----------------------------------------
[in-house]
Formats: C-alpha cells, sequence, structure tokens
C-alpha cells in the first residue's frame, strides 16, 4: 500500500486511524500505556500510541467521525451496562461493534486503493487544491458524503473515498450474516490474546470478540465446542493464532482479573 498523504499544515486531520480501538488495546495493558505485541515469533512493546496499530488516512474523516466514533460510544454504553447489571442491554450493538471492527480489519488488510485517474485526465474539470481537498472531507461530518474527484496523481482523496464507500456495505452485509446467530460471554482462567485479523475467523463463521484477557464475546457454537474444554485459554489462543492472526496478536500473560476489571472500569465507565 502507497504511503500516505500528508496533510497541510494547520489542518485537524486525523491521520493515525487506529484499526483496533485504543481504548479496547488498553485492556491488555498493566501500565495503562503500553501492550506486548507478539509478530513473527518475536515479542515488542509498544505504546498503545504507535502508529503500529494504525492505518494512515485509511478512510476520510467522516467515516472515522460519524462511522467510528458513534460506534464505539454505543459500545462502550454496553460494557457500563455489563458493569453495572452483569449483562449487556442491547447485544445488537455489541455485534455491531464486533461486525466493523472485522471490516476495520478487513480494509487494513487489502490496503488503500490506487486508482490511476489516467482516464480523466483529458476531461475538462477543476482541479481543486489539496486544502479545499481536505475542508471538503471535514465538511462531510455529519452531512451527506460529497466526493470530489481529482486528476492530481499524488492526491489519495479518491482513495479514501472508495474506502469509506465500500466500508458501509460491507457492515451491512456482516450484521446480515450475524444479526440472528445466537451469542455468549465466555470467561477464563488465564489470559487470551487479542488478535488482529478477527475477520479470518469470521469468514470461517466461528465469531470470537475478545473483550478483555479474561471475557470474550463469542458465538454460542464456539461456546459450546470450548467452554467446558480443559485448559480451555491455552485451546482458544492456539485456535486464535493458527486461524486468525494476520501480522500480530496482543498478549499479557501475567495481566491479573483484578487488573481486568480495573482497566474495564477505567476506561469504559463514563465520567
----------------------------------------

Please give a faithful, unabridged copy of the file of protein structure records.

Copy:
[in-house]
Formats: C-alpha cells, sequence, structure tokens
C-alpha cells in the first residue's frame, strides 16, 4: 500500500486511524500505556500510541467521525451496562461493534486503493487544491458524503473515498450474516490474546470478540465446542493464532482479573 498523504499544515486531520480501538488495546495493558505485541515469533512493546496499530488516512474523516466514533460510544454504553447489571442491554450493538471492527480489519488488510485517474485526465474539470481537498472531507461530518474527484496523481482523496464507500456495505452485509446467530460471554482462567485479523475467523463463521484477557464475546457454537474444554485459554489462543492472526496478536500473560476489571472500569465507565 502507497504511503500516505500528508496533510497541510494547520489542518485537524486525523491521520493515525487506529484499526483496533485504543481504548479496547488498553485492556491488555498493566501500565495503562503500553501492550506486548507478539509478530513473527518475536515479542515488542509498544505504546498503545504507535502508529503500529494504525492505518494512515485509511478512510476520510467522516467515516472515522460519524462511522467510528458513534460506534464505539454505543459500545462502550454496553460494557457500563455489563458493569453495572452483569449483562449487556442491547447485544445488537455489541455485534455491531464486533461486525466493523472485522471490516476495520478487513480494509487494513487489502490496503488503500490506487486508482490511476489516467482516464480523466483529458476531461475538462477543476482541479481543486489539496486544502479545499481536505475542508471538503471535514465538511462531510455529519452531512451527506460529497466526493470530489481529482486528476492530481499524488492526491489519495479518491482513495479514501472508495474506502469509506465500500466500508458501509460491507457492515451491512456482516450484521446480515450475524444479526440472528445466537451469542455468549465466555470467561477464563488465564489470559487470551487479542488478535488482529478477527475477520479470518469470521469468514470461517466461528465469531470470537475478545473483550478483555479474561471475557470474550463469542458465538454460542464456539461456546459450546470450548467452554467446558480443559485448559480451555491455552485451546482458544492456539485456535486464535493458527486461524486468525494476520501480522500480530496482543498478549499479557501475567495481566491479573483484578487488573481486568480495573482497566474495564477505567476506561469504559463514563465520567